By Jim Scott
With the competing bids to find a contractor for the Canadian Surface Combatants (CSC) programme submitted as of November 2017, it would seem we are “all ahead full” towards the goal of a modern, capable navy for many years to come. As is usual with such projects, companies create bids with an eye to proving to Canadian taxpayers that the money will not only be well spent, but mostly spent in Canada, with a requisite return to our economy.
Alion Canada gets that. They don’t build the ships. They leave that to century-old Irving Shipbuilding, but they do make sure the ship is designed and equipped to take advantage of the latest sensors and weapons systems and is able to integrate new technology in the years ahead.
Alion Canada was established in the Ottawa area in 2009 by parent company Alion Science and Technology Corporation, a major US defence and security player. Harking back to 1936, when Chicago’s Illinois Institute of Technology created a non-profit research arm, Alion has a lineage of successfully managing projects, delivering results and keeping naval assets operational. The US parent provided engineering and operational support to the USN’s Arleigh Burke-class destroyers and Ticonderoga-class guided missile cruisers and manages the maintenance schedule for 165 ships of the fleet.
Alion Canada presently has a core team of marine engineers, naval architects and system designers; which will no doubt grow in size with a successful bid. As Alion COO Bruce Samuelsen told Esprit de Corps after the bids were in, “Each decision we made for equipment selection and systems integration focused on delivering cost-effective solutions that meet the requirements while delivering robust Canadian content.” He says Alion and its partners “are actually creating high-value engineering and manufacturing jobs for Canadians”.
Alion Canada isn’t just a store front operation. Aside from involvement in the Joint Support Ship and Offshore Fisheries Science Vessel programmes, Alion, along with Vancouver’s Robert Allan Ltd., designed Australia’s MV Investigator, a science research vessel built in Singapore. In as much as every federal government for the last half century has re-iterated the need for a domestic ship-building industry on both coasts, it is clear that taxpayer value is best delivered with this sort of international cooperation.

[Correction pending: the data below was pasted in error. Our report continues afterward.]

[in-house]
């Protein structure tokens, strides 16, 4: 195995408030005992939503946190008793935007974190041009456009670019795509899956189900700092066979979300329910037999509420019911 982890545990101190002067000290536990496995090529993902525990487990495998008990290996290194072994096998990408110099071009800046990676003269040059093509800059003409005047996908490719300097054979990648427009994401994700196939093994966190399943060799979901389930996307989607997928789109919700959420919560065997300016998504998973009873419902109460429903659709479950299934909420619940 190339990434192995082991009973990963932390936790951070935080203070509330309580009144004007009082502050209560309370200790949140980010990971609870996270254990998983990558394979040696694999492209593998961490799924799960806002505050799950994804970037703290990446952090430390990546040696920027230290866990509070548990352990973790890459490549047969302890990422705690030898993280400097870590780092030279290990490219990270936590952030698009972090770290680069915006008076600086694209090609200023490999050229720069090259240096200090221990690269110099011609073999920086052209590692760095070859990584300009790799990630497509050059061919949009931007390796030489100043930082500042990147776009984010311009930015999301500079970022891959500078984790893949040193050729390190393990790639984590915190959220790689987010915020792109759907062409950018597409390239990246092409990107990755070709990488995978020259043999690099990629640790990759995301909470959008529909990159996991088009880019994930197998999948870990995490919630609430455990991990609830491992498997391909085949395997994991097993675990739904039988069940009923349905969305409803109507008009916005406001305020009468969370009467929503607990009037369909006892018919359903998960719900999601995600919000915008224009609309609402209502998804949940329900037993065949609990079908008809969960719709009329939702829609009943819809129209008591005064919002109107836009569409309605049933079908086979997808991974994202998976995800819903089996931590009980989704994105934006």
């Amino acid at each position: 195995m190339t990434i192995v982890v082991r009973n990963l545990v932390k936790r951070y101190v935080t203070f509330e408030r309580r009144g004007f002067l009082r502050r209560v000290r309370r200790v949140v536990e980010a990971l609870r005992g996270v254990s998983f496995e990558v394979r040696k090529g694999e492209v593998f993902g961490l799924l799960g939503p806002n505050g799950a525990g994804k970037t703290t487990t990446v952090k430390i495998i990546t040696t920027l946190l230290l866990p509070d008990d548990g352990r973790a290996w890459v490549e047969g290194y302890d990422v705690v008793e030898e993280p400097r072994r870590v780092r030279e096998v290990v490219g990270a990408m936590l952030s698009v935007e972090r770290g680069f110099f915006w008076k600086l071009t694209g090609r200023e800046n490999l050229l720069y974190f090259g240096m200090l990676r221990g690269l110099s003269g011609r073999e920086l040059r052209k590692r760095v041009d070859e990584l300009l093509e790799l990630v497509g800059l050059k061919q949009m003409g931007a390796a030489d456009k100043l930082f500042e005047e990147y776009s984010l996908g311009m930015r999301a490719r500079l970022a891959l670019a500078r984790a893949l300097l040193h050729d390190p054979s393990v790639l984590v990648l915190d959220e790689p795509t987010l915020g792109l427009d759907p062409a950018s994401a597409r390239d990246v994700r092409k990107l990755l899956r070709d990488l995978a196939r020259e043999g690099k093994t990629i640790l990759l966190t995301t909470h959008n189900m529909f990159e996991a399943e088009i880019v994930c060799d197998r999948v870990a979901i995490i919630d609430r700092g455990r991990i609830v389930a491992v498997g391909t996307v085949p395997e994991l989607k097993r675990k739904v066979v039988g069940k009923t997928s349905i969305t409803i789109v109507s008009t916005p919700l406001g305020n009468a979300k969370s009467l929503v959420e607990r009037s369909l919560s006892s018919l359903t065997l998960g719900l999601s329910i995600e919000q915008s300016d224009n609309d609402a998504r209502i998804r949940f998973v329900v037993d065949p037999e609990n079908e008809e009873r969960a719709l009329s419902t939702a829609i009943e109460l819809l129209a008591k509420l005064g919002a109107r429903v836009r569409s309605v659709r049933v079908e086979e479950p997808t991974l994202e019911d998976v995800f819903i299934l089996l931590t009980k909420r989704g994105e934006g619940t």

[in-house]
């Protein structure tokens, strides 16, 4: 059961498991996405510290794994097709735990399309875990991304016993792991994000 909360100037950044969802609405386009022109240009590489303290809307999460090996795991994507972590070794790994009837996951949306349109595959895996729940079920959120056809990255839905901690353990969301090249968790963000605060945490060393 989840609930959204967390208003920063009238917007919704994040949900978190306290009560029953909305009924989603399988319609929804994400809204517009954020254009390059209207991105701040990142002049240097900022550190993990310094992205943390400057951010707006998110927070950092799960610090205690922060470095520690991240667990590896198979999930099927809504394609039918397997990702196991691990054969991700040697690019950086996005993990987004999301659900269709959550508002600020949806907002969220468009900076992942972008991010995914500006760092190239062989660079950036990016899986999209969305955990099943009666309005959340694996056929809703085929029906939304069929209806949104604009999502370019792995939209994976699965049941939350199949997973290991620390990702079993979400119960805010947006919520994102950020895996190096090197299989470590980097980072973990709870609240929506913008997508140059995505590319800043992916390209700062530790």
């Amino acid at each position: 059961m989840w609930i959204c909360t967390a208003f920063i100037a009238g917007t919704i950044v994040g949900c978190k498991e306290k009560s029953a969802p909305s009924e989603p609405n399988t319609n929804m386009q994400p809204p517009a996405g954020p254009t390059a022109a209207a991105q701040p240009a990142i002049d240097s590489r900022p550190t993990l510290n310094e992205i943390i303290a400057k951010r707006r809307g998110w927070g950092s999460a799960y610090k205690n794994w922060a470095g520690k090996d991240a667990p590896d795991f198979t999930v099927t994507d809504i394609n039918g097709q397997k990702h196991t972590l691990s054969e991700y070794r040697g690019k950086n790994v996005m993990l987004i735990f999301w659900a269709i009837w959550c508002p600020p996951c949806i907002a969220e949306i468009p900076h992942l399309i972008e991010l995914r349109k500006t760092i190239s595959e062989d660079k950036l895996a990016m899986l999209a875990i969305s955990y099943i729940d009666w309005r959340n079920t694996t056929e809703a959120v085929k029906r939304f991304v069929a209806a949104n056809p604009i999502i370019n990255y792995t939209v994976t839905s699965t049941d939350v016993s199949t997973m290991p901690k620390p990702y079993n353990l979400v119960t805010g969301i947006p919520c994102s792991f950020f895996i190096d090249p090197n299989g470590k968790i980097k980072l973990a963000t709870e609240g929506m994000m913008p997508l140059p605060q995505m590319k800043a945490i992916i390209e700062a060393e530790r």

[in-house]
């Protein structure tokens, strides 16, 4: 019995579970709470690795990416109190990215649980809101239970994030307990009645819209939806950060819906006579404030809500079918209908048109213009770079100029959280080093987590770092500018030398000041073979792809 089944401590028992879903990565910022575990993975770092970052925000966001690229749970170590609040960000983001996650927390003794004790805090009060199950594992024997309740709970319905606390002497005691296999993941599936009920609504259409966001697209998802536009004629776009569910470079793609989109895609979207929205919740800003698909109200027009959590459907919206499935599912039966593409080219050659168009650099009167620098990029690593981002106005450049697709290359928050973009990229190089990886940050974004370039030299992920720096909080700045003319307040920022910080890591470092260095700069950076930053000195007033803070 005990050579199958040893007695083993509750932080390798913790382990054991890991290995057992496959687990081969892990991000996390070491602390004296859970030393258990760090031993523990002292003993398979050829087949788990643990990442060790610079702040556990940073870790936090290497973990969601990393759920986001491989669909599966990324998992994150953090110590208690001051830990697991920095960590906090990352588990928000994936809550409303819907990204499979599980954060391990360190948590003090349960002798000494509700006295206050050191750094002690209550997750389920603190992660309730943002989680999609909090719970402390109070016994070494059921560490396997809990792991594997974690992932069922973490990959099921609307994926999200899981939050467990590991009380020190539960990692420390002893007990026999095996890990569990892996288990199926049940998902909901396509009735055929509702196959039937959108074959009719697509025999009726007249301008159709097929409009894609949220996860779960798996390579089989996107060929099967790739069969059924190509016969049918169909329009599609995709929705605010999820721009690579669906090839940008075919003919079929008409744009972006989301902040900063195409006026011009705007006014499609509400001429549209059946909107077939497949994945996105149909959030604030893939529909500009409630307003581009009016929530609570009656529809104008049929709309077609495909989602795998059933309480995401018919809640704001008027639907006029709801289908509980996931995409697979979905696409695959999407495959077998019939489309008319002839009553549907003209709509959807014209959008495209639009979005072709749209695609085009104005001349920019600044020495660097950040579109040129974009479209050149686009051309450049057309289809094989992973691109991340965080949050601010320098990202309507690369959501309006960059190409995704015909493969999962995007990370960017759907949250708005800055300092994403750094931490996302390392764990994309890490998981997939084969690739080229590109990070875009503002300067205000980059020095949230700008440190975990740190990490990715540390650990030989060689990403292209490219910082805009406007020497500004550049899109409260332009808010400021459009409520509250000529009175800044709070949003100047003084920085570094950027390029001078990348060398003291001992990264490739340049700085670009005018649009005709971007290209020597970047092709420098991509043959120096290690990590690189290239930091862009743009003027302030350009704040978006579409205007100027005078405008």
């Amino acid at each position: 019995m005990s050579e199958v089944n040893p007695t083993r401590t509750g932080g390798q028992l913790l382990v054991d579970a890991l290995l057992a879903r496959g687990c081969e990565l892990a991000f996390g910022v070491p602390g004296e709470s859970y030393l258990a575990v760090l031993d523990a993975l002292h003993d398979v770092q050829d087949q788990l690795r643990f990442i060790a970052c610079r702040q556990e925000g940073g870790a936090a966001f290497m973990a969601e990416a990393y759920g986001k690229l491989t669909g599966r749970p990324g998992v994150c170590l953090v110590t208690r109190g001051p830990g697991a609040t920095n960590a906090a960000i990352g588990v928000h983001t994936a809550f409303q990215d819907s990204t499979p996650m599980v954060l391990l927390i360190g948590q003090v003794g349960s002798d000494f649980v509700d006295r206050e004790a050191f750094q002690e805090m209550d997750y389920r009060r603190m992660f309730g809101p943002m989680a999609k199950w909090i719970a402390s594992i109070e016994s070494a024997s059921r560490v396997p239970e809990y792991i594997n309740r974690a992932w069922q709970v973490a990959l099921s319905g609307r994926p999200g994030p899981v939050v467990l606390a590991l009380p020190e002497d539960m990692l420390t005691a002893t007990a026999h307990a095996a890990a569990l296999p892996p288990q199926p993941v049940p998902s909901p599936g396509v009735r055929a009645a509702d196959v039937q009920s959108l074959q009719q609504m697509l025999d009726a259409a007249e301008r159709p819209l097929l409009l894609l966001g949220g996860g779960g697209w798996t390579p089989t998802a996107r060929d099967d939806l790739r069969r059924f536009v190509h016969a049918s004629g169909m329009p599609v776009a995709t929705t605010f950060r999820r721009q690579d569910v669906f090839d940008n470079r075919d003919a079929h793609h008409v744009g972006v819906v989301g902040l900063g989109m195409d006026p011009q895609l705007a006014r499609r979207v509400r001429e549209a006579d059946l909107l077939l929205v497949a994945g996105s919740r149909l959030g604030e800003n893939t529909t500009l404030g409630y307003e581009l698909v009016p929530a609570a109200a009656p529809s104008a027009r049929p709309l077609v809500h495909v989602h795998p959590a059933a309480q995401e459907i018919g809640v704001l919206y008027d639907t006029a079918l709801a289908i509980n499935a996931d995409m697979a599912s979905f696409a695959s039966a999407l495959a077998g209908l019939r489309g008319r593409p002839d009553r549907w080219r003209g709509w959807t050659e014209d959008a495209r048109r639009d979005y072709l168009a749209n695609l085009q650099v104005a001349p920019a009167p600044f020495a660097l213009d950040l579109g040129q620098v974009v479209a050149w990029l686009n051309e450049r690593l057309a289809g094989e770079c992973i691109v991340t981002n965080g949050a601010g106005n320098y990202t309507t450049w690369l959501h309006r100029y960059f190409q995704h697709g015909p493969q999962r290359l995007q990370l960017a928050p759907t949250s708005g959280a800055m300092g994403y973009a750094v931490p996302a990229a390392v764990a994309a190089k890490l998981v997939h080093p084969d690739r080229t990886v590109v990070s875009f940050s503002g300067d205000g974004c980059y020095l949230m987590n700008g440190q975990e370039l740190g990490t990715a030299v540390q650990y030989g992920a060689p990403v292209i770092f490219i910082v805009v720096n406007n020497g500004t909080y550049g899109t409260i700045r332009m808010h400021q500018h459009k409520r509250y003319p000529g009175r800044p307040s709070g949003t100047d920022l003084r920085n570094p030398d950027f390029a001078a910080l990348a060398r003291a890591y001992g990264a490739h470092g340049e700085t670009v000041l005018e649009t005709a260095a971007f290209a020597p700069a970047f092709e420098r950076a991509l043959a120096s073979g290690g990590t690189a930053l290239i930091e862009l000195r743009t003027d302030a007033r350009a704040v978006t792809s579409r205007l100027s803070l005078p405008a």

Alion’s CSC bid is based on a proven design which can be handed over to Irving with minimal changes. The De Zeven Provincien LCF frigate, built by Damen Schelde Naval Shipbuilding in the Netherlands, has already proven itself in over a decade of operation. The next generation of RCN ships will replace the Iroquois-class destroyers as well as the Halifax-class frigates, so a naval architect has to contend with command-and-control, communications, fire power, integrated sensors, helicopter ops, anti-torpedo and anti-missile defence, configured for maximum effect in a single hull. Given the complexity of a modern warship, and the fact that Canadian governments only engage in naval shipbuilding every twenty or so years, it only makes sense to take what is already working and tailor it to Canadian needs rather than starting from scratch.
Samuelsen compared designing a ship to drawing up plans for a small city, then dropping that city on the open ocean. Miles of wiring and piping, a hotel load for electronics and living quarters, fresh water and food storage, fuel storage and consumption, stocking and delivering of various munitions to various weapons systems, and all the while the vessel has to see, but not be seen by, an enemy intent on its destruction. It is no wonder that it takes so long to acquire a ship, and there is no question it has to be done right.
Aside from their own resources, and those of their US parent, Alion has enlisted the expertise of top-flight suppliers to kit out their proposed warship. ATLAS Elektronik will supply the open architecture combat management system (CMS) utilizing existing (and upgradeable) Hensoldt Sensors radars. L3 Technologies Canada, Raytheon Canada Ltd., DRS Technologies Canada Ltd. and Rheinmetall Canada Inc. will add their world-class weapons and systems.
With a budget projected at $60 billion (up from an original budget of $24 billion), this is sure to be the single greatest expenditure in the history of Canadian defence procurement. Thankfully, Canada can rely on the advice and experience of her allies, and the proven expertise of successful companies such as Alion. Whether the present government is fully committed to 15 ships with the capabilities the RCN seeks remains to be seen. Given today’s geopolitics, the case can be made that the need for robust seapower has never been greater.